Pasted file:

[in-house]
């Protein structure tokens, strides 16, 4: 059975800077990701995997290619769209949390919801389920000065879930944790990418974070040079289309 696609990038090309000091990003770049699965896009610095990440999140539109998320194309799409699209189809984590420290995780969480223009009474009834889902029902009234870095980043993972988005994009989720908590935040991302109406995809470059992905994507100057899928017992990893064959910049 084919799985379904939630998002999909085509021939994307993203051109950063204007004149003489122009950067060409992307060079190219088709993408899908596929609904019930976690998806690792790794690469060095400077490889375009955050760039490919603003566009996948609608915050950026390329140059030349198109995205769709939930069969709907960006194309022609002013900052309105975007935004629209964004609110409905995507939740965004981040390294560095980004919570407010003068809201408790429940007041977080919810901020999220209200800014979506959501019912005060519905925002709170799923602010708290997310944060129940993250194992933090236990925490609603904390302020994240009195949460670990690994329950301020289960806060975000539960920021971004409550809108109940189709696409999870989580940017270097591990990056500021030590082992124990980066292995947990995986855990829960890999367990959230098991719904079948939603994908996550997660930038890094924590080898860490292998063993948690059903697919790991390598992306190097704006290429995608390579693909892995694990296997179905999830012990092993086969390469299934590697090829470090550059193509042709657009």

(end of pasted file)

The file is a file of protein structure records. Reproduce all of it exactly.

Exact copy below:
[in-house]
């Protein structure tokens, strides 16, 4: 059975800077990701995997290619769209949390919801389920000065879930944790990418974070040079289309 696609990038090309000091990003770049699965896009610095990440999140539109998320194309799409699209189809984590420290995780969480223009009474009834889902029902009234870095980043993972988005994009989720908590935040991302109406995809470059992905994507100057899928017992990893064959910049 084919799985379904939630998002999909085509021939994307993203051109950063204007004149003489122009950067060409992307060079190219088709993408899908596929609904019930976690998806690792790794690469060095400077490889375009955050760039490919603003566009996948609608915050950026390329140059030349198109995205769709939930069969709907960006194309022609002013900052309105975007935004629209964004609110409905995507939740965004981040390294560095980004919570407010003068809201408790429940007041977080919810901020999220209200800014979506959501019912005060519905925002709170799923602010708290997310944060129940993250194992933090236990925490609603904390302020994240009195949460670990690994329950301020289960806060975000539960920021971004409550809108109940189709696409999870989580940017270097591990990056500021030590082992124990980066292995947990995986855990829960890999367990959230098991719904079948939603994908996550997660930038890094924590080898860490292998063993948690059903697919790991390598992306190097704006290429995608390579693909892995694990296997179905999830012990092993086969390469299934590697090829470090550059193509042709657009």